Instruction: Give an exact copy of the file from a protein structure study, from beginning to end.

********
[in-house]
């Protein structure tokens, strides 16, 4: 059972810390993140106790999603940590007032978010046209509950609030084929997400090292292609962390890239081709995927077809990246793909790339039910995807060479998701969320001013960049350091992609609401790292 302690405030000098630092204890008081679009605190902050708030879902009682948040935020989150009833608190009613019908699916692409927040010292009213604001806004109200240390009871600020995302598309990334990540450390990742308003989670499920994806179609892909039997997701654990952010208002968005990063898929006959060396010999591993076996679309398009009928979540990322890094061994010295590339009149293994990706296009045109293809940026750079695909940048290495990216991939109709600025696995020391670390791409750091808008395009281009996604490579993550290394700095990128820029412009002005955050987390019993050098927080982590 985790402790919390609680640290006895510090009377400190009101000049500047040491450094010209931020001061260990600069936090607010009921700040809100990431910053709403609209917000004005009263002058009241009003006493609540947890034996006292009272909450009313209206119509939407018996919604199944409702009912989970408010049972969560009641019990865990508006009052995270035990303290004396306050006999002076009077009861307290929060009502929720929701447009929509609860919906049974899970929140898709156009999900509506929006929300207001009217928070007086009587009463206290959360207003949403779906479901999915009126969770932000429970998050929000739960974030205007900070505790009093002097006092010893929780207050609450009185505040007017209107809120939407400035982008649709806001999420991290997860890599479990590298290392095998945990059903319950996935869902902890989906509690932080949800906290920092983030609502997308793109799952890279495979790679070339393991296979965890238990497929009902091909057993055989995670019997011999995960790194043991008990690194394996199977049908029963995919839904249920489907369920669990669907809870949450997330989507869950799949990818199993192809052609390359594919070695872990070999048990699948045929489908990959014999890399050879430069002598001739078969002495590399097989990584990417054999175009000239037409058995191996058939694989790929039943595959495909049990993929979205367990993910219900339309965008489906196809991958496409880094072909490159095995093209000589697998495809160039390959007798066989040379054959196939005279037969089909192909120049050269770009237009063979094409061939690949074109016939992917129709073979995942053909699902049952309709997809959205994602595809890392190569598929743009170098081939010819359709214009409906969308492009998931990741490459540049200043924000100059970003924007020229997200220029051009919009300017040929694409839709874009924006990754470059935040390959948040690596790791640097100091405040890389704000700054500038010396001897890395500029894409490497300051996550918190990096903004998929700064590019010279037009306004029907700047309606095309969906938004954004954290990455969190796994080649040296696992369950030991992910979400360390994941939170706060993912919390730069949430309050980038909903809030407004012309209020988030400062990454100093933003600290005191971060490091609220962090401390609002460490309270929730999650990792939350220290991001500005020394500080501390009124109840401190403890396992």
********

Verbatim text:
[in-house]
């Protein structure tokens, strides 16, 4: 059972810390993140106790999603940590007032978010046209509950609030084929997400090292292609962390890239081709995927077809990246793909790339039910995807060479998701969320001013960049350091992609609401790292 302690405030000098630092204890008081679009605190902050708030879902009682948040935020989150009833608190009613019908699916692409927040010292009213604001806004109200240390009871600020995302598309990334990540450390990742308003989670499920994806179609892909039997997701654990952010208002968005990063898929006959060396010999591993076996679309398009009928979540990322890094061994010295590339009149293994990706296009045109293809940026750079695909940048290495990216991939109709600025696995020391670390791409750091808008395009281009996604490579993550290394700095990128820029412009002005955050987390019993050098927080982590 985790402790919390609680640290006895510090009377400190009101000049500047040491450094010209931020001061260990600069936090607010009921700040809100990431910053709403609209917000004005009263002058009241009003006493609540947890034996006292009272909450009313209206119509939407018996919604199944409702009912989970408010049972969560009641019990865990508006009052995270035990303290004396306050006999002076009077009861307290929060009502929720929701447009929509609860919906049974899970929140898709156009999900509506929006929300207001009217928070007086009587009463206290959360207003949403779906479901999915009126969770932000429970998050929000739960974030205007900070505790009093002097006092010893929780207050609450009185505040007017209107809120939407400035982008649709806001999420991290997860890599479990590298290392095998945990059903319950996935869902902890989906509690932080949800906290920092983030609502997308793109799952890279495979790679070339393991296979965890238990497929009902091909057993055989995670019997011999995960790194043991008990690194394996199977049908029963995919839904249920489907369920669990669907809870949450997330989507869950799949990818199993192809052609390359594919070695872990070999048990699948045929489908990959014999890399050879430069002598001739078969002495590399097989990584990417054999175009000239037409058995191996058939694989790929039943595959495909049990993929979205367990993910219900339309965008489906196809991958496409880094072909490159095995093209000589697998495809160039390959007798066989040379054959196939005279037969089909192909120049050269770009237009063979094409061939690949074109016939992917129709073979995942053909699902049952309709997809959205994602595809890392190569598929743009170098081939010819359709214009409906969308492009998931990741490459540049200043924000100059970003924007020229997200220029051009919009300017040929694409839709874009924006990754470059935040390959948040690596790791640097100091405040890389704000700054500038010396001897890395500029894409490497300051996550918190990096903004998929700064590019010279037009306004029907700047309606095309969906938004954004954290990455969190796994080649040296696992369950030991992910979400360390994941939170706060993912919390730069949430309050980038909903809030407004012309209020988030400062990454100093933003600290005191971060490091609220962090401390609002460490309270929730999650990792939350220290991001500005020394500080501390009124109840401190403890396992």